Google snuck its way out of a two-year Federal Trade Commission antitrust probe without any major scratches this week in large part because it spent $25 million on lobbying Washington to believe it wasn't, in fact, being evil, according to numbers from Politico's Tony Romm. As the case ramped up, with Google's Eric Schmidt testifying, Google upped that spending. In the first three quarters of 2012, Google spent $13.1 million on lobbying, up from $5.9 million the previous year, according to numbers from The New York Times's Claire Cain Miller and Nick Wingfield. In addition to pouring money into its lobbying efforts, Google and its leaders also made strategic campaign contributions: Schmidt gave the maximum amount allowed, $2,400, to Senator Chuck Schumer, who sits on the committee that was investigating Google. As Thursday's FTC decision allowing Google to maintain its search stranglehold simmers throughout the tech world, the other factors leading to it are becoming more clear — and they all come down to dollars.
Google did what Microsoft didn't.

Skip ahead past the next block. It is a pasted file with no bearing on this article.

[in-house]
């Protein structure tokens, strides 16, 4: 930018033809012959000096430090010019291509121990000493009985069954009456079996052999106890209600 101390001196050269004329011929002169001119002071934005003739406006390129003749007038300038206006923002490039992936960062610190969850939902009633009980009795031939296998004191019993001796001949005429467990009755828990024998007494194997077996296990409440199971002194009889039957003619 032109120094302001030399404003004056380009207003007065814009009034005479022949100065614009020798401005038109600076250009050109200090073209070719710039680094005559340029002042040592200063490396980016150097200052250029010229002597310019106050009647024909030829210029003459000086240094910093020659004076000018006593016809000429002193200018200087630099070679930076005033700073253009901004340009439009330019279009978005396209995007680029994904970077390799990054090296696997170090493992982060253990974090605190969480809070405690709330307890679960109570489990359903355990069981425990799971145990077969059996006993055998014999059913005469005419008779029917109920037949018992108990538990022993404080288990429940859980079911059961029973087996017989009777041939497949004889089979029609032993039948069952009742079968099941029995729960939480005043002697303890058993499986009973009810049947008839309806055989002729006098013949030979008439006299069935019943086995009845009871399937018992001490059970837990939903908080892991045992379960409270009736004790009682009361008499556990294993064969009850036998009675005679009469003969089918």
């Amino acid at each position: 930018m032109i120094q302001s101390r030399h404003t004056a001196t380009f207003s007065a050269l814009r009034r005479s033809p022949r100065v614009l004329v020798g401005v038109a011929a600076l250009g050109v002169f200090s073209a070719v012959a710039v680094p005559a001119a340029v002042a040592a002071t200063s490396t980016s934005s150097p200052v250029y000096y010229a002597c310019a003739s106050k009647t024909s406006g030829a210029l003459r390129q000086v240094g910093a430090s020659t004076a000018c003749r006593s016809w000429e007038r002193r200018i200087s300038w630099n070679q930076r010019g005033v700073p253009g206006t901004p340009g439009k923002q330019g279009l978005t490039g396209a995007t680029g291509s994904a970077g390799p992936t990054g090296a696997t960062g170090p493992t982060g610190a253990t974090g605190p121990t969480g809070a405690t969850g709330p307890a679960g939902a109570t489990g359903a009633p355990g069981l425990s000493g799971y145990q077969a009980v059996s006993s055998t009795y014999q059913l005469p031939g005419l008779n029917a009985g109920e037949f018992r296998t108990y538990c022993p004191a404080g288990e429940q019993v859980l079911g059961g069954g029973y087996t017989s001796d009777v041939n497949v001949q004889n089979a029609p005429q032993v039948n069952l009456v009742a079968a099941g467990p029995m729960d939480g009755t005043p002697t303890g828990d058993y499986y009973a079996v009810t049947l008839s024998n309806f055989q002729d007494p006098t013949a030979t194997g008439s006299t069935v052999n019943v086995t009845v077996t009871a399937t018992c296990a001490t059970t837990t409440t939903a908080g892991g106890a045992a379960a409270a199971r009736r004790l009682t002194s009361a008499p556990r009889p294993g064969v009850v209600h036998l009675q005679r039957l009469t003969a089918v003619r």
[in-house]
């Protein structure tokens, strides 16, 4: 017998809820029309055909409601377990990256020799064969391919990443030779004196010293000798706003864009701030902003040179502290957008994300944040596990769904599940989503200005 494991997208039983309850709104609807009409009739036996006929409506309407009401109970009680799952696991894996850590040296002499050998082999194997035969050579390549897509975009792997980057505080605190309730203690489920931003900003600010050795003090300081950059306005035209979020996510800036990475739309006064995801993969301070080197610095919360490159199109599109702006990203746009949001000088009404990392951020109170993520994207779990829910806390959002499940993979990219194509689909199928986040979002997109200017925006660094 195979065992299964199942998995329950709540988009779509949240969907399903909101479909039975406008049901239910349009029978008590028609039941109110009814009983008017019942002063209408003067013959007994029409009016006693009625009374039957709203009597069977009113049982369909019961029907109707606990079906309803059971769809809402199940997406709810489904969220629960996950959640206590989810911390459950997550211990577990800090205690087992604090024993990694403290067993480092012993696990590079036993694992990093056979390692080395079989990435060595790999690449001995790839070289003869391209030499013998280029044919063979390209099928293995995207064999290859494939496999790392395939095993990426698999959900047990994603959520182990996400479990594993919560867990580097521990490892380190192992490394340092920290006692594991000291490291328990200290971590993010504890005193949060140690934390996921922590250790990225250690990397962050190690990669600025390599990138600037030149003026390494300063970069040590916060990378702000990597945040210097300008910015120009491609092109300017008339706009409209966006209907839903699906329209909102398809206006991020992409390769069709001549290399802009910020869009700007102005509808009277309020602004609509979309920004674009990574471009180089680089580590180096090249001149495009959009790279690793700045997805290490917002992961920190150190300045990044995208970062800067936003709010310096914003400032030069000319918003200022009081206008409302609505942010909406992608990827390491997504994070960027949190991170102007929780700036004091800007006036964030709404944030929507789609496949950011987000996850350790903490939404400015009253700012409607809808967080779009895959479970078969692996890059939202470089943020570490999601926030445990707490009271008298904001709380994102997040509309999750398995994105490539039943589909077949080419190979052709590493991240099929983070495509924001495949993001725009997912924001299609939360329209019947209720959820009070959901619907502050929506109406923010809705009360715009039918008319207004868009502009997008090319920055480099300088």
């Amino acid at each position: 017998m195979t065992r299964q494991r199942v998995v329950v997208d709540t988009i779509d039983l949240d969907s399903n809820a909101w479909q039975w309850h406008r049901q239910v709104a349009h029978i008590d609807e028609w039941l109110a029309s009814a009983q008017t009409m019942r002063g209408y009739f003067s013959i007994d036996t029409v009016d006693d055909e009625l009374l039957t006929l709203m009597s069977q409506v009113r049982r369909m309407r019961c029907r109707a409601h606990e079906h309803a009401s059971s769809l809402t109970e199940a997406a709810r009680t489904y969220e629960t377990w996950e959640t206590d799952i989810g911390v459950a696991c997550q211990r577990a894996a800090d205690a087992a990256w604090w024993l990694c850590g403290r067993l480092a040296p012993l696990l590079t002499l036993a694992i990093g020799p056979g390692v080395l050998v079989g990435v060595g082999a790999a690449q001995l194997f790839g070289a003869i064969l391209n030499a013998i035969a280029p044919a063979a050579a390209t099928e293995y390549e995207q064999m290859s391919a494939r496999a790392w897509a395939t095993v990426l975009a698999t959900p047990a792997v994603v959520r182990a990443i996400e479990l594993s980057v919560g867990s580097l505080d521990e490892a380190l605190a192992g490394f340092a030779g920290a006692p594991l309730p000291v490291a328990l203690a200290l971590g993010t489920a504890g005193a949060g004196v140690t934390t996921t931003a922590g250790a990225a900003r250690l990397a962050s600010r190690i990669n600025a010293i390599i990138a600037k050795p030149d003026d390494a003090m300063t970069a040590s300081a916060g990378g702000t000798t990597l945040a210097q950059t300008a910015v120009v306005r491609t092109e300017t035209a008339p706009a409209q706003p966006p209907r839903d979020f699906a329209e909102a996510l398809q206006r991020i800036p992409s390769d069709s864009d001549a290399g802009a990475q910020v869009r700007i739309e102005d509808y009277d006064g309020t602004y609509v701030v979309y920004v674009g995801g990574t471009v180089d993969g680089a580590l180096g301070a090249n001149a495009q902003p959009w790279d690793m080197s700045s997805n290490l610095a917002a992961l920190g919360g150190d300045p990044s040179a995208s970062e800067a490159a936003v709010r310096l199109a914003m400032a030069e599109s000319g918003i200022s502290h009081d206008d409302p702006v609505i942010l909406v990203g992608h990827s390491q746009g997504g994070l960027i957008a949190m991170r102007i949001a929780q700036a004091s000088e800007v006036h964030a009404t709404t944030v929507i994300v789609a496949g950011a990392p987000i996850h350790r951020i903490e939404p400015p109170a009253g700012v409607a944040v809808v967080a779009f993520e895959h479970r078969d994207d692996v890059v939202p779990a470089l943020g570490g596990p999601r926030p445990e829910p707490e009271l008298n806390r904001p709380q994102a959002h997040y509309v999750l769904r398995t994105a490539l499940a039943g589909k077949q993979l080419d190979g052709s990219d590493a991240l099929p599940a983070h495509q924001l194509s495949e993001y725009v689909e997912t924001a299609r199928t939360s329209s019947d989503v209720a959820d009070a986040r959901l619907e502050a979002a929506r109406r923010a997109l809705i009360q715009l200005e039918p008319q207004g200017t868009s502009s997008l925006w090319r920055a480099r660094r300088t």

"Google had the Microsoft case as a template," Kevin Werbach, an associate professor at the Wharton School at the University of Pennsylvania, tells Miller and Wingfield. "Google just had to convince the regulators it was sufficiently different from Microsoft." Part of that involved taking Washington more seriously, which Microsoft didn't do in its landmark 1999-2001 antitrust case, at least not at first. Microsoft had a lobbying outfit, run by Jack Krumholtz. But in the years leading up to the Microsoft case it spent a fraction of what Google did. When the FTC was laying judgment on Microsoft in 1999, the Windows maker doubled its lobby spending for the year to $3.7 million, which comes out to about $4.5 million after inflation. Meanwhile, with its tens of millions, Google set records of its own this year. Microsoft did have a cushy $1.4 million PAC leading up to the 2000 election, but that was too late — the FTC concluded its investigation in 1999, with a settlement arriving in 2001. Google, meanwhile, has a history of big campaign contributions, giving big in 2008 and 2012.